Global conversation on humanitarian action kicks off

The event itself is still nearly two years away, but already the "pre-summits" are in full swing. Concept notes have been written, regional consultations have started, and online forums are open for comments - all leading up to the World Humanitarian Summit itself, scheduled to take place in Turkey, probably during May 2016.

The meeting was proposed by UN Secretary-General Ban Ki-moon, and is timed so that it will take place just as his second term of office will be drawing to a close. If it succeeds, it would establish his legacy as a champion of the UN's humanitarian role.

The Summit organizers insist the agenda for the meeting is not predetermined - that is what the wide-ranging consultations are for, so that aid donors, aid givers and aid recipients can collectively decide what needs to be talked about. "The agenda," says Breanna Ridsdel, spokesperson for the Summit, "will be determined on the basis partly of the regional consultations, and partly through global research".

Although these consultations are so extensive, Ridsdel told IRIN they should not be seen as an end in themselves. "Everything is just the means to an end, including the Summit itself in 2016. It will be more like a key moment in a conversation which has been going on for decades, and needs to go on for decades to come."

One aim is to draw as many people into that conversation as possible, including the new players in the humanitarian field whose presence is one of the things changing the environment and making the conversation necessary.

In the past, humanitarian organizations consciously held themselves apart from anyone with military and commercial motives. Now they are being urged to collaborate with the private sector and in some cases, even the military. In the past, aid was given by rich, developed countries to the poor and the undeveloped. Now the lines are not so clear. Former aid recipients are now middle income countries and aid-givers themselves, and they approach things in a different way. Big multinational NGOs, based in the West, have been joined by a host of local NGOs and civil society organizations working in their own countries. And awareness has grown of the instrumental response role played by aid-affected communities themselves.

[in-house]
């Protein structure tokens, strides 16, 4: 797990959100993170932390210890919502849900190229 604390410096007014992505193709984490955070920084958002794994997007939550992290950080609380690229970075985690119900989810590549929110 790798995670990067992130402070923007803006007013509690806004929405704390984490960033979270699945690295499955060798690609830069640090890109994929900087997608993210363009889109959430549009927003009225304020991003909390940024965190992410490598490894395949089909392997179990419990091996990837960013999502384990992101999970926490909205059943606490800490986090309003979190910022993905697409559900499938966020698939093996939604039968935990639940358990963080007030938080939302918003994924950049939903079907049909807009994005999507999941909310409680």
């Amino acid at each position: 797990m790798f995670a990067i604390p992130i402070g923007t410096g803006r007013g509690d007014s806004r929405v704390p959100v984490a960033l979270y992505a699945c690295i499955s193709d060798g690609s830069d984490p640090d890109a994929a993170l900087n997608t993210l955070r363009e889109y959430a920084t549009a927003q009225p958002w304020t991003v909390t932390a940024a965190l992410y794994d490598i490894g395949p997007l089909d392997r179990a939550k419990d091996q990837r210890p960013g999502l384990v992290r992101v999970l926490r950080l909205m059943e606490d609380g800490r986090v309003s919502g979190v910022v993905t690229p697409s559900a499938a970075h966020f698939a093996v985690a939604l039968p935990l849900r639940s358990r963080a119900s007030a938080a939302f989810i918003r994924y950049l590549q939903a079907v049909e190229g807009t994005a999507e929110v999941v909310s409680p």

So although this is dubbed a "Summit" and its organizers are hoping that heads of state and government will attend, it is not being planned as an inter-governmental meeting. Sara Pantuliano, director of the Humanitarian Policy Group at the UK's Overseas Development Institute, says getting the balance right between the different actors will be crucial to the event's success.

"It's a UN summit, not an inter-governmental summit," she told IRIN. "If the recommendations which emerge are strong enough, it could make the changes in the humanitarian architecture which are so badly needed, and an inter-governmental process probably wouldn't be able to move so far. But states have to be on board so that they can take the Summit's outcomes to the General Assembly and get the decisions required. They've got to get this right. Governments will be invited but they won't be driving the process."

Local actors key

So far the UN Office for Humanitarian Affairs, OCHA, which is organizing the Summit, has held two regional consultations, in Abidjan and Tokyo, and the third - in Pretoria - will take place next month. One clear thread to emerge so far has been the need for international humanitarian action to take far more account of the views, knowledge and capacity of local actors - local NGOs, members of affected communities, and local and national governments.